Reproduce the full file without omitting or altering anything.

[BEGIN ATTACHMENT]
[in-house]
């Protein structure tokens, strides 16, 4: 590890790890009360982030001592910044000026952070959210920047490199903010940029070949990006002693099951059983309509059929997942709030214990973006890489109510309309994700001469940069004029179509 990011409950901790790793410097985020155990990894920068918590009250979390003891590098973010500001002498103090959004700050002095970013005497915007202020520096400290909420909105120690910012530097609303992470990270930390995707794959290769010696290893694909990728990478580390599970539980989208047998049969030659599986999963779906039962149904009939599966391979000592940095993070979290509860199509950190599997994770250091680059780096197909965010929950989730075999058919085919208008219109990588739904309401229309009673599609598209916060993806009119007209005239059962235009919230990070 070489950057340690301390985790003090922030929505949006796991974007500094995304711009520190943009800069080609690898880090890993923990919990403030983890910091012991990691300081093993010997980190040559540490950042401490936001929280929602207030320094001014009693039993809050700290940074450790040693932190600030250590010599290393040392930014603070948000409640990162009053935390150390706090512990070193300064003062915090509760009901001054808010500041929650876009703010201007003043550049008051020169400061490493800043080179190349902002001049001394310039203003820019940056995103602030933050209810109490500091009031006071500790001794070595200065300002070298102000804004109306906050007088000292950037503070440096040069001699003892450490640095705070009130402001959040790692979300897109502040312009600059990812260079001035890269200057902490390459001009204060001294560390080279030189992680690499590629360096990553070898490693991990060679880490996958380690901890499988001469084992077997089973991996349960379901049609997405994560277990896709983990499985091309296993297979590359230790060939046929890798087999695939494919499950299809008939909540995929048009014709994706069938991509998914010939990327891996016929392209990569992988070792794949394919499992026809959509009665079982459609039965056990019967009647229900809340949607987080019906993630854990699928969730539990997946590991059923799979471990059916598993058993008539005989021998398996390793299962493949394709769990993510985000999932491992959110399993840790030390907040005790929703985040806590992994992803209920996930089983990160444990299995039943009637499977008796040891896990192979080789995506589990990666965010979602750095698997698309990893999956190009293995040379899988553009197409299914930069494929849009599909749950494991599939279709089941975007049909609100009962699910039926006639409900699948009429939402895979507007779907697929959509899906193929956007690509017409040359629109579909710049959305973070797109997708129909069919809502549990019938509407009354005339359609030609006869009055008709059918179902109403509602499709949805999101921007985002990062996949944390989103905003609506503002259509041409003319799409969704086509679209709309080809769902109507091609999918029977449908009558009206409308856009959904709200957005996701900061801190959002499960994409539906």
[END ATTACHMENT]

[in-house]
């Protein structure tokens, strides 16, 4: 590890790890009360982030001592910044000026952070959210920047490199903010940029070949990006002693099951059983309509059929997942709030214990973006890489109510309309994700001469940069004029179509 990011409950901790790793410097985020155990990894920068918590009250979390003891590098973010500001002498103090959004700050002095970013005497915007202020520096400290909420909105120690910012530097609303992470990270930390995707794959290769010696290893694909990728990478580390599970539980989208047998049969030659599986999963779906039962149904009939599966391979000592940095993070979290509860199509950190599997994770250091680059780096197909965010929950989730075999058919085919208008219109990588739904309401229309009673599609598209916060993806009119007209005239059962235009919230990070 070489950057340690301390985790003090922030929505949006796991974007500094995304711009520190943009800069080609690898880090890993923990919990403030983890910091012991990691300081093993010997980190040559540490950042401490936001929280929602207030320094001014009693039993809050700290940074450790040693932190600030250590010599290393040392930014603070948000409640990162009053935390150390706090512990070193300064003062915090509760009901001054808010500041929650876009703010201007003043550049008051020169400061490493800043080179190349902002001049001394310039203003820019940056995103602030933050209810109490500091009031006071500790001794070595200065300002070298102000804004109306906050007088000292950037503070440096040069001699003892450490640095705070009130402001959040790692979300897109502040312009600059990812260079001035890269200057902490390459001009204060001294560390080279030189992680690499590629360096990553070898490693991990060679880490996958380690901890499988001469084992077997089973991996349960379901049609997405994560277990896709983990499985091309296993297979590359230790060939046929890798087999695939494919499950299809008939909540995929048009014709994706069938991509998914010939990327891996016929392209990569992988070792794949394919499992026809959509009665079982459609039965056990019967009647229900809340949607987080019906993630854990699928969730539990997946590991059923799979471990059916598993058993008539005989021998398996390793299962493949394709769990993510985000999932491992959110399993840790030390907040005790929703985040806590992994992803209920996930089983990160444990299995039943009637499977008796040891896990192979080789995506589990990666965010979602750095698997698309990893999956190009293995040379899988553009197409299914930069494929849009599909749950494991599939279709089941975007049909609100009962699910039926006639409900699948009429939402895979507007779907697929959509899906193929956007690509017409040359629109579909710049959305973070797109997708129909069919809502549990019938509407009354005339359609030609006869009055008709059918179902109403509602499709949805999101921007985002990062996949944390989103905003609506503002259509041409003319799409969704086509679209709309080809769902109507091609999918029977449908009558009206409308856009959904709200957005996701900061801190959002499960994409539906």